Akrapovic’s Morsus Still Stings

Written by  By Peter LaFrance Photos by Jack “My Bite Is Worse Than My Bark” Cofano Friday, 09 May 2014 16:22
Published in Ultra Customs
   Most show/showcase aftermarket manufacturer bikes get a little long in the tooth almost as soon as they hit the show circuit and end up in the back of someone’s shop never to be seen again. Some, like the Akrapovic Morsus which was built a good three years ago to showcase Slovenia exhaust manufacturer Akrapovic’s entry into the world of Harley-Davidson after being world renowned for their race bike and sport bike exhausts, still look fresh today. Maybe it’s the big wheels, maybe it’s the timely smooth styling, or maybe it was just ahead of its time and the rest of us are catching up.

 

    Igor Akrapovic, obviously the head of the company bearing his name, decided to let the American V-twin world know there was a new kid in exhaust town. He did what any respectable aftermarket manufacturer would do and commissioned fellow Slovene, Tomaz “Capo” Capuder of Dreamachine Motorcycles, to build a futuristic custom that incorporated the carbon fiber, titanium, and stainless materials used to make Akrapovic exhausts. Stealing a quick glance at Dreamachine’s end result, it’s easy to see that Tomaz thinks outside of the box and why it’s still on the circuit today.

 

   The bike named Morsus, which means sting or bite depending on which translator you use, is a nod to Akrapovic’s company mascot of sorts, a scorpion. Taking a good look at the side view, you can see where Tomaz tried to give the feel of a scorpion on two wheels. It’s curvaceously smooth frame and bodywork mimics the sleek and kinda scary lines of a scorpion especially in the stainless steel rigid frame and carbon fiber bodywork. The way the Fox air shock suspended carbon fiber seat flips up has the feel of the scorpion’s venomous stinger tail while the minimalist no-downtube frame has an exoskeleton look just like predatory arthropod arachnid on which it’s based.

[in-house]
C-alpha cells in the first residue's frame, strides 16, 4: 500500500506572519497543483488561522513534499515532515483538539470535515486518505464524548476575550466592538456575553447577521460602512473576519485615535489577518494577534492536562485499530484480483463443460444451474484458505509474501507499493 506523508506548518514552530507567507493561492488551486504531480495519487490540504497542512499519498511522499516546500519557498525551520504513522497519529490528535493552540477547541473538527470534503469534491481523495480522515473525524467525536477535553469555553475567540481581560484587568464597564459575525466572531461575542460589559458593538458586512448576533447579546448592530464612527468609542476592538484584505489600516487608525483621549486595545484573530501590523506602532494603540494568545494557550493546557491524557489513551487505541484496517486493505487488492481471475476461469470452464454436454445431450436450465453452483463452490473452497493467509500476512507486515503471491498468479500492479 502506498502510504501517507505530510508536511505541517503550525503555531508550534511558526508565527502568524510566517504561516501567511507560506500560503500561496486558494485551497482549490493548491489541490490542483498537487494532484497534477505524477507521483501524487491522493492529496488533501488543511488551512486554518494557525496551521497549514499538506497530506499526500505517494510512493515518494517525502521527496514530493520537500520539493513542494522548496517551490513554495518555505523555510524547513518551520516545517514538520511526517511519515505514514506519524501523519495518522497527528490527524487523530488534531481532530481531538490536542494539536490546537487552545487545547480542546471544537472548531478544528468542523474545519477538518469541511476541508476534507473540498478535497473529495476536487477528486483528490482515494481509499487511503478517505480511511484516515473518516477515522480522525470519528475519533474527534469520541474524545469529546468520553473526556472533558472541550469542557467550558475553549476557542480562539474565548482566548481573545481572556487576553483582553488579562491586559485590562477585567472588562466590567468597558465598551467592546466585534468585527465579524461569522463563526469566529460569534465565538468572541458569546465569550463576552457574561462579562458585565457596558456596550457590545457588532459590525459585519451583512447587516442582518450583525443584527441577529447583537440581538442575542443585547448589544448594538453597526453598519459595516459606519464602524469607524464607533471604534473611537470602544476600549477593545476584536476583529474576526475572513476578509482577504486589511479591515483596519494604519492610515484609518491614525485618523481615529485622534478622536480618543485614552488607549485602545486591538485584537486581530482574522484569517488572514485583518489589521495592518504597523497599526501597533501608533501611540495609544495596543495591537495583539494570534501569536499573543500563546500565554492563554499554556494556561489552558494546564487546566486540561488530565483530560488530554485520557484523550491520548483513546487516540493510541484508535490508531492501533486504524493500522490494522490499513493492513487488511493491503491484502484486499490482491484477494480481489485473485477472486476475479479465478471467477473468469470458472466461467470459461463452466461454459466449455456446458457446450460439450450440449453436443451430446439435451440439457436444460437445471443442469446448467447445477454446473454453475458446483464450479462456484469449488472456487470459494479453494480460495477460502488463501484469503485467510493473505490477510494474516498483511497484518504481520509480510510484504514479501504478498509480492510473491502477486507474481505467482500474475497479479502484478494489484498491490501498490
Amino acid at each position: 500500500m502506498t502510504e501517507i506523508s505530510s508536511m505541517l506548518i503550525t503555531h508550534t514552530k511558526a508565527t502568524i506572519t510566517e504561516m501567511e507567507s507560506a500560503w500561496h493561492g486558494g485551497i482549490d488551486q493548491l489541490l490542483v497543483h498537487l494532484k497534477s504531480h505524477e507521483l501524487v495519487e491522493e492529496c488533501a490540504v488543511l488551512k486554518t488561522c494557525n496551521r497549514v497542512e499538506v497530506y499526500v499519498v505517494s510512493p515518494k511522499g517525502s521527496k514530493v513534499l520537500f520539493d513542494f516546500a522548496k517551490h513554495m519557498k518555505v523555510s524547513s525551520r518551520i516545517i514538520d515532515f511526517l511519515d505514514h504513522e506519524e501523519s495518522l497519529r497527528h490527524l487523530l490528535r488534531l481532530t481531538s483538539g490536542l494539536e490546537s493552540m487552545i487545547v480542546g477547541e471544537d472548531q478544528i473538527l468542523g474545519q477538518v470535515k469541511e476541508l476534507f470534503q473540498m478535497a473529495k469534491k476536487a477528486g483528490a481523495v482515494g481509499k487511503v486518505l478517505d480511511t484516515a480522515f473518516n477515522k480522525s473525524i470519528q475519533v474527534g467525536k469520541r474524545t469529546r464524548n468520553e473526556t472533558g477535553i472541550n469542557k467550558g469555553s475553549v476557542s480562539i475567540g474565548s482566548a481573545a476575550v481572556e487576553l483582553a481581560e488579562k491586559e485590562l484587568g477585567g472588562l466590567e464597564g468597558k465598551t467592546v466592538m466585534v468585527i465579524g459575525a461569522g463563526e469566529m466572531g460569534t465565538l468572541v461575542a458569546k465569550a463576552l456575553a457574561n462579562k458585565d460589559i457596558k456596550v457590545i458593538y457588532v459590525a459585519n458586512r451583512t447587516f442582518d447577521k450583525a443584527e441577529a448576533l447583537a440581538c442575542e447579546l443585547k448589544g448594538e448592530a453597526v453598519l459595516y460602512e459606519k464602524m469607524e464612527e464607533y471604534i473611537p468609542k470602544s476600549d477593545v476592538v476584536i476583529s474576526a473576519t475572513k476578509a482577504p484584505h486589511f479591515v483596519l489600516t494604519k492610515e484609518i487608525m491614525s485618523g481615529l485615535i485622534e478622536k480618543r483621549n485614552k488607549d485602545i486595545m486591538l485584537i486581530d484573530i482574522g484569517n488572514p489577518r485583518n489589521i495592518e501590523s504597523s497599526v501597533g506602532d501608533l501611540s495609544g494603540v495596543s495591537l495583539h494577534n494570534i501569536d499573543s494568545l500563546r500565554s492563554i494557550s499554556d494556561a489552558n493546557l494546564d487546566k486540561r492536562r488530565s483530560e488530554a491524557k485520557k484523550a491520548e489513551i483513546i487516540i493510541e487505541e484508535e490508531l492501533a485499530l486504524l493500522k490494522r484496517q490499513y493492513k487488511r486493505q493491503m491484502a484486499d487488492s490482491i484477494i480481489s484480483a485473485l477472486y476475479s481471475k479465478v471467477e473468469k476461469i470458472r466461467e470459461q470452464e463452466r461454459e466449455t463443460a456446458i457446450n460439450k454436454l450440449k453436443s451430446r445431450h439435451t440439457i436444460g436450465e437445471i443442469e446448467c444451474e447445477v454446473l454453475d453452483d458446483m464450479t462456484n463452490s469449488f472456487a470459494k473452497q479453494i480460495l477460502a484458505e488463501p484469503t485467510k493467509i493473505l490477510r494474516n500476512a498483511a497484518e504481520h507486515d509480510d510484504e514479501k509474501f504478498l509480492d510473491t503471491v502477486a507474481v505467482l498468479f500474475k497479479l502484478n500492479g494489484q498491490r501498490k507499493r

The rather large and plain wheels are 26-inchers made of aluminum and carbon fiber discs wearing low profile 120/50x26 Vee Rubber that looks just a bit scary to ride with all the claimed 144 horses at full gallop from the S&S 113-inch engine. Naturally, there’s a one-off, Dreamachine-modified Akrapovic titanium exhaust snaking its way over, under, and around the engine until finally tightly exiting just aft of the rearset footpegs that have taillights neatly incorporated into them. Tomaz also modified an Akra muffler end cap into the air cleaner for just the right commercial touch. A beefy Showa inverted fork with Dreamachine’s smoothie 3D triple trees handles the action up front while a set of Nissin radial-mounted brakes grabs the wave-style rotors. Tomaz stealthily chose a hidden for all intents and purposes, Kustom Tech sprocket brake on the rear wheel which only makes the large disc wheel seem even discier. Nice stuff and futuristic as hell in a RoboCop/Terminator way.

 

    If you check the photo gallery, you can see what big event this bike is going to in case you gotta see Morsus up close. In the meantime, you can check out Akrapovic’s Harley-Davidson and other American V-twin exhausts at http://www.akrapovic.com. While you’re at it, you definitely should peruse through Dreamachine’s extreme customs at

http://www.dreamachine-motorcycles.com/. Who knew Slovenia would be such a custom contender?

 

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